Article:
I’ve recently started blogging on Medium! Follow my profile for my latest uploads and discover tonnes of brilliant content on the website itself. My first entry took a detour into my teen years to discuss the value of music in the present day…
Every so often, I take a trip down memory lane. Musical Memory Lane, that is — I mean, you can’t beat it, if you’re doing it properly.
Lately, I’ve regressed to the nostalgia of my teenage years (that’s right folks, despite how deceiving this baby face may be, I’ve actually been out of that arena for a while). It may have been Suicide Squad that set the wheels in motion; all of that Jared Leto can spark memories of questionable hair and eyeliner and screeching ‘The Kill’ down the street with your emo-homies circa 2005 (yeah, we had a habit of doing that). We were obsessed, with that song, with Jared Leto, and we all had an artful interpretation of how eyeliner should be worn. Mine only came out on special occasions. Probably for the best.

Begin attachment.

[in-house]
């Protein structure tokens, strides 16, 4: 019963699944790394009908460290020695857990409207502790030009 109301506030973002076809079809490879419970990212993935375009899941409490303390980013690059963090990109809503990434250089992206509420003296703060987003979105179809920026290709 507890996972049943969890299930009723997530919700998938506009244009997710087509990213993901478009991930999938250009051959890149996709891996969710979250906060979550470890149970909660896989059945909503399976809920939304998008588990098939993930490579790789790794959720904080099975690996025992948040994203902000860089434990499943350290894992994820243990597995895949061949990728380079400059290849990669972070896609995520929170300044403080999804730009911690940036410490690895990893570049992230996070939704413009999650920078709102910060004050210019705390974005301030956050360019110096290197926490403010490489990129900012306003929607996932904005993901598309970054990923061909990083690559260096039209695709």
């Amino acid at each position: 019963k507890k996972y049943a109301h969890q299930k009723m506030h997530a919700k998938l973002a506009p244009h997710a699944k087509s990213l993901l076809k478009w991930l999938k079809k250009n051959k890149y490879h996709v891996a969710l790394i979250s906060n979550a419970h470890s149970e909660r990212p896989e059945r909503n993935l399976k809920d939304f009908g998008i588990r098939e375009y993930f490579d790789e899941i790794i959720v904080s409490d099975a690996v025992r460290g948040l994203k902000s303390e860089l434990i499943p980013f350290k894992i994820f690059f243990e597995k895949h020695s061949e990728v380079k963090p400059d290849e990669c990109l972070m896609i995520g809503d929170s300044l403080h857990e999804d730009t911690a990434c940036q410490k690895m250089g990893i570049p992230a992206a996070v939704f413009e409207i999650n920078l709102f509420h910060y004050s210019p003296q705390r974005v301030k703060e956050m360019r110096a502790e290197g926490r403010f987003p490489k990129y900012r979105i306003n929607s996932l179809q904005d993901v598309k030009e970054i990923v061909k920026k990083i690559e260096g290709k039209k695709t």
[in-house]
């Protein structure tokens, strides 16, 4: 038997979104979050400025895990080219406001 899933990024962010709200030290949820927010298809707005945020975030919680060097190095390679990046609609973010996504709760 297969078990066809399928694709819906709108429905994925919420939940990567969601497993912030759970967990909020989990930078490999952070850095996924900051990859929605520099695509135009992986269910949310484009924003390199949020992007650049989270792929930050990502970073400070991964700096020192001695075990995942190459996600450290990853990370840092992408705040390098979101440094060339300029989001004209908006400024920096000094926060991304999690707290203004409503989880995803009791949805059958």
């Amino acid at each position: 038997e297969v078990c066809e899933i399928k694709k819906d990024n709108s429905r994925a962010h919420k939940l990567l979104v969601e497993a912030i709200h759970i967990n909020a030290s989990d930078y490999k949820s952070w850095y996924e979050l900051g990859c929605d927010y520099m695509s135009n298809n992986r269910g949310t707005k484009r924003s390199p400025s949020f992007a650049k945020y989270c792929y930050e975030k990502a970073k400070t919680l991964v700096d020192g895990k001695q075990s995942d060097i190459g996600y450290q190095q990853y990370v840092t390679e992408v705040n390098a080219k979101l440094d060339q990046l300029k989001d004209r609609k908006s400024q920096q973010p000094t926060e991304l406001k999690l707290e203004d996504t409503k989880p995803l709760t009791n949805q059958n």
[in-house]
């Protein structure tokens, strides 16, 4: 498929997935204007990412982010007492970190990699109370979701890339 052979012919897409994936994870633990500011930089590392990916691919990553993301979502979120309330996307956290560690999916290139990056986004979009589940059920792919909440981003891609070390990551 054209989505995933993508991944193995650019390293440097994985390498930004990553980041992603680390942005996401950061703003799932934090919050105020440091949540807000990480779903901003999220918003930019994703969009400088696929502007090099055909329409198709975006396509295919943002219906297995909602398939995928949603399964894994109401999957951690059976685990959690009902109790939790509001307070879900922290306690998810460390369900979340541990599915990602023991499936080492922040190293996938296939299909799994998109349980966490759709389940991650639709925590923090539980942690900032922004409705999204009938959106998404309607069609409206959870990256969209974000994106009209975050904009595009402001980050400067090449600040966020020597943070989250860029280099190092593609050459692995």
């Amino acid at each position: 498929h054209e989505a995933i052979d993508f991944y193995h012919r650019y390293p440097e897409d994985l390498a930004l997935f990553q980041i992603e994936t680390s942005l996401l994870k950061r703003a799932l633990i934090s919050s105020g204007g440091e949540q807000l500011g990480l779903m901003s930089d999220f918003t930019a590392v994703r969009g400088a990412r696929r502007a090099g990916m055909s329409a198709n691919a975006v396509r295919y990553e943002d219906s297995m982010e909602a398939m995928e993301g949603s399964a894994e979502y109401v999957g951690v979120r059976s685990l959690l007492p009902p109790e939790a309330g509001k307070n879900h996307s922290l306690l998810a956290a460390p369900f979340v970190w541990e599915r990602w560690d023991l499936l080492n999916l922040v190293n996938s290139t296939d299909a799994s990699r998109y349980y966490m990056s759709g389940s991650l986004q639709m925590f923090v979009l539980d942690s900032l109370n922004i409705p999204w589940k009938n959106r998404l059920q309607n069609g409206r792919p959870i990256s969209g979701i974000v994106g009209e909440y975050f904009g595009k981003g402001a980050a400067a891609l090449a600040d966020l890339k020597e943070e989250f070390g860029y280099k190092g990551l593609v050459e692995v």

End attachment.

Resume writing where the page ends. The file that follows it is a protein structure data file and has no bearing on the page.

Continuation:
At that age, music was my life, and just like every kid at that age, that statement was not an exaggeration.
It all began when I was eleven. It was definitely before I started secondary school (or middle school for the American amongst thee); at times when I would find myself in my home on my own, I would immidiately punch in the number of the rock channels like it was some illicit activity and flick back and forth between Scuzz, Kerrang! and MTV 2 (yes, pre-MTV Rocks. Rip, 2. How we miss you). Like many, Linkin Park was the gateway, though my thirst was solidified thanks to Evanescence’s ‘Bring Me To Life’. I wished I could sing like Amy Lee, I tried to sing like Amy Lee, I failed to sing like Amy Lee, but I still went and bought Fallen and listened to it religiously twice in the morning before school (I did this for at least half a year). I’m not joking when I say that this was a serious endeavour, but as an eleven year old rock and metal fan, I felt like an island.